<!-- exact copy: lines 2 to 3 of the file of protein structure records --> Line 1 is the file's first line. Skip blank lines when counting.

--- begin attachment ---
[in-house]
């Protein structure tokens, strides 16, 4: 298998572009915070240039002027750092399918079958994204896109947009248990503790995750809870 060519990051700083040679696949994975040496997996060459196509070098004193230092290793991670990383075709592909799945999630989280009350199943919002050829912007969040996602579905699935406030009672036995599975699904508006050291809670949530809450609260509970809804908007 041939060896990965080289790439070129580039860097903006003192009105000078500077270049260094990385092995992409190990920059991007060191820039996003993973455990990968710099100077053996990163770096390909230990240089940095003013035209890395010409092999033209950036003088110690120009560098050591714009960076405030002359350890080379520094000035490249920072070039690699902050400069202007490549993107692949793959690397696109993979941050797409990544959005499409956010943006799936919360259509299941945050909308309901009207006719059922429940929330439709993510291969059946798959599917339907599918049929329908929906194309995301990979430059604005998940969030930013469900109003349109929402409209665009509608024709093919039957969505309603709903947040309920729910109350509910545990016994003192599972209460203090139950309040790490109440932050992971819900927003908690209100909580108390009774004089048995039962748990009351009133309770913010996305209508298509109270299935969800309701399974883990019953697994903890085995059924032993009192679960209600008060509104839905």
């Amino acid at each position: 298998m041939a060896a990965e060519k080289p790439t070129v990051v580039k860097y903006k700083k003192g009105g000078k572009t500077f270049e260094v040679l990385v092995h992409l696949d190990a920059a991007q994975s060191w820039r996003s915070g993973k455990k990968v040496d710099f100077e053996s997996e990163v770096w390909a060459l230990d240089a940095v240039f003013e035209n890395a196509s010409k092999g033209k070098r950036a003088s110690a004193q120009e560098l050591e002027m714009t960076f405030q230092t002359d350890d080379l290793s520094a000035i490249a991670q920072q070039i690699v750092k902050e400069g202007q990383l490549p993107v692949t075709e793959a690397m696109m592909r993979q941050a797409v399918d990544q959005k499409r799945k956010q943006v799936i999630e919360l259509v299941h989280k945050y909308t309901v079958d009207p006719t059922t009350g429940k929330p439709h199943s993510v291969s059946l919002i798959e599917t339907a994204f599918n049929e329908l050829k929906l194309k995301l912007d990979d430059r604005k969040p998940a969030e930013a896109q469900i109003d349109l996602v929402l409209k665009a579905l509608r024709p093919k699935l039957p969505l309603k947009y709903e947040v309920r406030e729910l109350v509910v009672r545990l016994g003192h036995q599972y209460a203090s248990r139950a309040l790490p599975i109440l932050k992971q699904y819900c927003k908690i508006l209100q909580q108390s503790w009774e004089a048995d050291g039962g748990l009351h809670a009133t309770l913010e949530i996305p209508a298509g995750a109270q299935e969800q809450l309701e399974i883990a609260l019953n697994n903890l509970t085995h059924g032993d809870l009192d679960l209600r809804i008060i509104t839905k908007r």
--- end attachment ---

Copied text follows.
């Protein structure tokens, strides 16, 4: 298998572009915070240039002027750092399918079958994204896109947009248990503790995750809870 060519990051700083040679696949994975040496997996060459196509070098004193230092290793991670990383075709592909799945999630989280009350199943919002050829912007969040996602579905699935406030009672036995599975699904508006050291809670949530809450609260509970809804908007 041939060896990965080289790439070129580039860097903006003192009105000078500077270049260094990385092995992409190990920059991007060191820039996003993973455990990968710099100077053996990163770096390909230990240089940095003013035209890395010409092999033209950036003088110690120009560098050591714009960076405030002359350890080379520094000035490249920072070039690699902050400069202007490549993107692949793959690397696109993979941050797409990544959005499409956010943006799936919360259509299941945050909308309901009207006719059922429940929330439709993510291969059946798959599917339907599918049929329908929906194309995301990979430059604005998940969030930013469900109003349109929402409209665009509608024709093919039957969505309603709903947040309920729910109350509910545990016994003192599972209460203090139950309040790490109440932050992971819900927003908690209100909580108390009774004089048995039962748990009351009133309770913010996305209508298509109270299935969800309701399974883990019953697994903890085995059924032993009192679960209600008060509104839905």
């Amino acid at each position: 298998m041939a060896a990965e060519k080289p790439t070129v990051v580039k860097y903006k700083k003192g009105g000078k572009t500077f270049e260094v040679l990385v092995h992409l696949d190990a920059a991007q994975s060191w820039r996003s915070g993973k455990k990968v040496d710099f100077e053996s997996e990163v770096w390909a060459l230990d240089a940095v240039f003013e035209n890395a196509s010409k092999g033209k070098r950036a003088s110690a004193q120009e560098l050591e002027m714009t960076f405030q230092t002359d350890d080379l290793s520094a000035i490249a991670q920072q070039i690699v750092k902050e400069g202007q990383l490549p993107v692949t075709e793959a690397m696109m592909r993979q941050a797409v399918d990544q959005k499409r799945k956010q943006v799936i999630e919360l259509v299941h989280k945050y909308t309901v079958d009207p006719t059922t009350g429940k929330p439709h199943s993510v291969s059946l919002i798959e599917t339907a994204f599918n049929e329908l050829k929906l194309k995301l912007d990979d430059r604005k969040p998940a969030e930013a896109q469900i109003d349109l996602v929402l409209k665009a579905l509608r024709p093919k699935l039957p969505l309603k947009y709903e947040v309920r406030e729910l109350v509910v009672r545990l016994g003192h036995q599972y209460a203090s248990r139950a309040l790490p599975i109440l932050k992971q699904y819900c927003k908690i508006l209100q909580q108390s503790w009774e004089a048995d050291g039962g748990l009351h809670a009133t309770l913010e949530i996305p209508a298509g995750a109270q299935e969800q809450l309701e399974i883990a609260l019953n697994n903890l509970t085995h059924g032993d809870l009192d679960l209600r809804i008060i509104t839905k908007r």